Gen AI can strengthen a company’s internal capabilities by drawing on companies’ proprietary data from past deals to assess performance patterns and find insights about untapped opportunities. For example, it could assess a company’s portfolio of acquisitions and calculate the impact brought by each deal. It could also generate postmortem insight about how deals affect the business (for example, how and when the company’s organic revenue growth is typically affected after closing a deal). It could update the company’s proprietary playbook with recipes, nuances, and lessons learned (for example, “Deals of up to $1 billion typically require an integration team of five people, focused on the following tasks.”). It could even generate personalized training programs in line with the specific function of an integration team member, as well as with the acquisition type and the deal timing (based on the following prompt, for example: “I am new to the team. I will be leading the HR integration for our acquisition of X company. What do I need to know? Where do I start?”).

How to get started

Gen AI will not fix a broken approach to M&A; it might even exacerbate it. The first step for senior leaders is to frankly assess their current level of M&A capabilities and to consider where in the M&A process technology can be used to materially improve the M&A engine.

The next steps are just as foundational:

  • Prioritize the gen AI use cases that create the most value. If your M&A strategy is focused on acquiring dozens of very small players, gen AI will have the greatest impact on opportunity scanning and assessment. Conversely, if you do one to two larger deals a year, gen AI may also help you streamline and accelerate the execution processes.
  • Drill down on whether to develop or to adopt. There is a full spectrum of choices for how a company can bring its prioritized use cases to life, and off-the-shelf solutions have recently been brought to market—with more expected over the next one to two years. As with any decision to either use in-house resources or outsource, leaders should consider their team’s existing expertise, the size of the required investment, the extent of the potential return (including how sustainable any competitive advantage would be), and the actions that the company’s peers are or could be taking.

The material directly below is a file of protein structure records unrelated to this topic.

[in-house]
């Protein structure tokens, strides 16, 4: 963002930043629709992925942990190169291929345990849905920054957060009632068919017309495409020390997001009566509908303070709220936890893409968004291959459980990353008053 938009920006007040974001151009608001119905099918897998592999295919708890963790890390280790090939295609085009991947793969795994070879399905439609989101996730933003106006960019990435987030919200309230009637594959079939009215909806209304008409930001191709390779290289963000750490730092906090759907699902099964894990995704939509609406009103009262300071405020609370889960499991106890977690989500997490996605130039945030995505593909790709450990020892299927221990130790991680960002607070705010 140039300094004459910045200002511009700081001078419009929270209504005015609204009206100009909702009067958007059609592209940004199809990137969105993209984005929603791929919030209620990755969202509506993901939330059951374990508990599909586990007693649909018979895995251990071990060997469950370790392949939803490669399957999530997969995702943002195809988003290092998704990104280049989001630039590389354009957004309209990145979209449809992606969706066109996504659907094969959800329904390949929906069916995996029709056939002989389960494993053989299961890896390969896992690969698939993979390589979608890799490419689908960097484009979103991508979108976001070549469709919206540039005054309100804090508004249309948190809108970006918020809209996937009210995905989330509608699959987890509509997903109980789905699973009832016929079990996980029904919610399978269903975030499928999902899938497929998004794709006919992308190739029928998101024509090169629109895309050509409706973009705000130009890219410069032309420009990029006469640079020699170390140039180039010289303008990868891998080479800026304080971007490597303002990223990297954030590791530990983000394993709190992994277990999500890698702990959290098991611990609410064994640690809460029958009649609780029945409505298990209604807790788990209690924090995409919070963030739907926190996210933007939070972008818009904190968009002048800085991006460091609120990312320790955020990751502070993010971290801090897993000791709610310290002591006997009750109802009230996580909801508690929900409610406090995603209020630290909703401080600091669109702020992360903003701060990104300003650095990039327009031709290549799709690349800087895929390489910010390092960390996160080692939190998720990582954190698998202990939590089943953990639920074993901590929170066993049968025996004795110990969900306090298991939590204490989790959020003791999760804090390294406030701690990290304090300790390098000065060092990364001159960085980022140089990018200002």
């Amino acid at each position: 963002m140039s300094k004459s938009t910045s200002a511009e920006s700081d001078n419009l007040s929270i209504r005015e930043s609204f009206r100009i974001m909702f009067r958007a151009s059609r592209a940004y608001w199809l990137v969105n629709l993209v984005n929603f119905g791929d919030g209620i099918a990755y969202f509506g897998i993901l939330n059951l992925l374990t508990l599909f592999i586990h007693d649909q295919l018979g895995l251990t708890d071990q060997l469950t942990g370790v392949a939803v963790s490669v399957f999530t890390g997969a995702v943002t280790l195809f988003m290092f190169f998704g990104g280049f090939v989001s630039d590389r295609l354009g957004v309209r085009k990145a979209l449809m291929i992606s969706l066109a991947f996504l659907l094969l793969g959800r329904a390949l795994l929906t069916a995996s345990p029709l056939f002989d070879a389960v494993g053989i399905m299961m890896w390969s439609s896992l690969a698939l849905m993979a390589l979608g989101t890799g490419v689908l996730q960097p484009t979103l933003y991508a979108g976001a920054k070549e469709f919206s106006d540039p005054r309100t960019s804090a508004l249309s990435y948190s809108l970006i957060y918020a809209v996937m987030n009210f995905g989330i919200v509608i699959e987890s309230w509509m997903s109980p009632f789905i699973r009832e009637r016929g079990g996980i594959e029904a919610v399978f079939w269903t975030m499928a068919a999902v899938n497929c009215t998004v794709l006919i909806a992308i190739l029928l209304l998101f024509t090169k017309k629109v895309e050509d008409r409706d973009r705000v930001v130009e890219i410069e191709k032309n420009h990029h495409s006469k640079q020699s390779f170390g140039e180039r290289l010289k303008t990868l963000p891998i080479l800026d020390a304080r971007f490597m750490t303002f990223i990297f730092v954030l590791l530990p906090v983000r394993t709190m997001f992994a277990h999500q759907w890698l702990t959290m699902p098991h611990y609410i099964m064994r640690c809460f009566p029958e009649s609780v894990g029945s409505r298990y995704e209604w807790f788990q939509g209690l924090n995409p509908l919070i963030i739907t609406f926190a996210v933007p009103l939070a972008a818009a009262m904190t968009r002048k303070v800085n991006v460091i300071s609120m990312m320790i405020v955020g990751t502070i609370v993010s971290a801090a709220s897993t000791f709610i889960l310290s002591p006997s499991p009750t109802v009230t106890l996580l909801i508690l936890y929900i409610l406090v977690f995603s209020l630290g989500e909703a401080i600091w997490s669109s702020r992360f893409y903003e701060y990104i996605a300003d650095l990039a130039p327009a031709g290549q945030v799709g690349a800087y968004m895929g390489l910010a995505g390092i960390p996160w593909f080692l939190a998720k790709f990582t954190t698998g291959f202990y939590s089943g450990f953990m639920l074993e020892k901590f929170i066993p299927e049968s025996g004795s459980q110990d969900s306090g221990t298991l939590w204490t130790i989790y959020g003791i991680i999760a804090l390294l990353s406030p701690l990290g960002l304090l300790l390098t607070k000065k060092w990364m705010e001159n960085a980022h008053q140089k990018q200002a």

• Ensure that the right guardrails are in place. Gen AI is distinct from most existing technologies because it heightens certain risks—for example, security breaches, given its ease of access; reputational risks from quality control missteps; and potential intellectual property infringement. Legal and regulatory developments are fast moving, even as gen AI races forward. And the better the AI models are, the greater the potential risk that humans will simply disengage and not catch issues until it’s too late. It’s essential that organizations keep human beings at the forefront of the work, proactively identify and mitigate risks in partnership with their legal and technology teams, and maintain rigorous ethical standards.

Gen AI is a predictive language model, not a human being. As companies navigate the gen AI transition, they should consider how to use their newly freed-up time to focus on more strategic, high-value activities such as relationship building and eureka-moment problem solving, which technology cannot (yet) replace.

Commercial applications of gen AI in M&A are already gaining traction and will almost certainly accelerate in the next few years. The greatest question is not whether gen AI will affect dealmaking—it already is—but to what degree, how quickly, and to what consequence. We’ll be monitoring these developments in real time as they proceed.